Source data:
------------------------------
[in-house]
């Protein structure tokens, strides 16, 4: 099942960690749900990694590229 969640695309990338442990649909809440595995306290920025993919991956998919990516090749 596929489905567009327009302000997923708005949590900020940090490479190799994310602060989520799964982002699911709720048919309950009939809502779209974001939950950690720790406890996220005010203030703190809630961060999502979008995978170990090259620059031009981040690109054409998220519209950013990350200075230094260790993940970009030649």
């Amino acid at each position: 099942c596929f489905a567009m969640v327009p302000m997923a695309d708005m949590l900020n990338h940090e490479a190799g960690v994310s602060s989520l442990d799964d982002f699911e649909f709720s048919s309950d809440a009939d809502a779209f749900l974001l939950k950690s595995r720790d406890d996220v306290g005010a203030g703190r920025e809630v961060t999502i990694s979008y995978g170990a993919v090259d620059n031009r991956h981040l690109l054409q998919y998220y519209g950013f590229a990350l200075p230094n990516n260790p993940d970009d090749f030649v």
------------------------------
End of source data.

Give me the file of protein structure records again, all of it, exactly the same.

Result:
[in-house]
């Protein structure tokens, strides 16, 4: 099942960690749900990694590229 969640695309990338442990649909809440595995306290920025993919991956998919990516090749 596929489905567009327009302000997923708005949590900020940090490479190799994310602060989520799964982002699911709720048919309950009939809502779209974001939950950690720790406890996220005010203030703190809630961060999502979008995978170990090259620059031009981040690109054409998220519209950013990350200075230094260790993940970009030649």
């Amino acid at each position: 099942c596929f489905a567009m969640v327009p302000m997923a695309d708005m949590l900020n990338h940090e490479a190799g960690v994310s602060s989520l442990d799964d982002f699911e649909f709720s048919s309950d809440a009939d809502a779209f749900l974001l939950k950690s595995r720790d406890d996220v306290g005010a203030g703190r920025e809630v961060t999502i990694s979008y995978g170990a993919v090259d620059n031009r991956h981040l690109l054409q998919y998220y519209g950013f590229a990350l200075p230094n990516n260790p993940d970009d090749f030649v």